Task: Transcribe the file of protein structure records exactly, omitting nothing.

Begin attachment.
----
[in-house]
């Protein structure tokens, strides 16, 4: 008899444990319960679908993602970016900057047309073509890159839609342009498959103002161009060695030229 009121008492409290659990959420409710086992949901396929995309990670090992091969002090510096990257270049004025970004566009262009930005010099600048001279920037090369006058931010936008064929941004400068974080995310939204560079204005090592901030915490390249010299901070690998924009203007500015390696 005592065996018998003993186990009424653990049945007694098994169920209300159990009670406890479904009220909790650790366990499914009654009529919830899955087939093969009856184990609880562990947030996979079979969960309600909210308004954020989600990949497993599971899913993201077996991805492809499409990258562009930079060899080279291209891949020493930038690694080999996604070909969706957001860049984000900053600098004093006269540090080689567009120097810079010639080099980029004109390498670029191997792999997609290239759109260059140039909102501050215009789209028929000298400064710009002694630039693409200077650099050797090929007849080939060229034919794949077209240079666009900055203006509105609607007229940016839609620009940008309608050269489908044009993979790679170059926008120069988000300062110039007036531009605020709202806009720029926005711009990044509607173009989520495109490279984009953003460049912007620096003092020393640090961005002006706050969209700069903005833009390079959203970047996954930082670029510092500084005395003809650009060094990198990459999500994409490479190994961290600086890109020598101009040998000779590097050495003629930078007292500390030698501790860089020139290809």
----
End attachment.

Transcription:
[in-house]
């Protein structure tokens, strides 16, 4: 008899444990319960679908993602970016900057047309073509890159839609342009498959103002161009060695030229 009121008492409290659990959420409710086992949901396929995309990670090992091969002090510096990257270049004025970004566009262009930005010099600048001279920037090369006058931010936008064929941004400068974080995310939204560079204005090592901030915490390249010299901070690998924009203007500015390696 005592065996018998003993186990009424653990049945007694098994169920209300159990009670406890479904009220909790650790366990499914009654009529919830899955087939093969009856184990609880562990947030996979079979969960309600909210308004954020989600990949497993599971899913993201077996991805492809499409990258562009930079060899080279291209891949020493930038690694080999996604070909969706957001860049984000900053600098004093006269540090080689567009120097810079010639080099980029004109390498670029191997792999997609290239759109260059140039909102501050215009789209028929000298400064710009002694630039693409200077650099050797090929007849080939060229034919794949077209240079666009900055203006509105609607007229940016839609620009940008309608050269489908044009993979790679170059926008120069988000300062110039007036531009605020709202806009720029926005711009990044509607173009989520495109490279984009953003460049912007620096003092020393640090961005002006706050969209700069903005833009390079959203970047996954930082670029510092500084005395003809650009060094990198990459999500994409490479190994961290600086890109020598101009040998000779590097050495003629930078007292500390030698501790860089020139290809």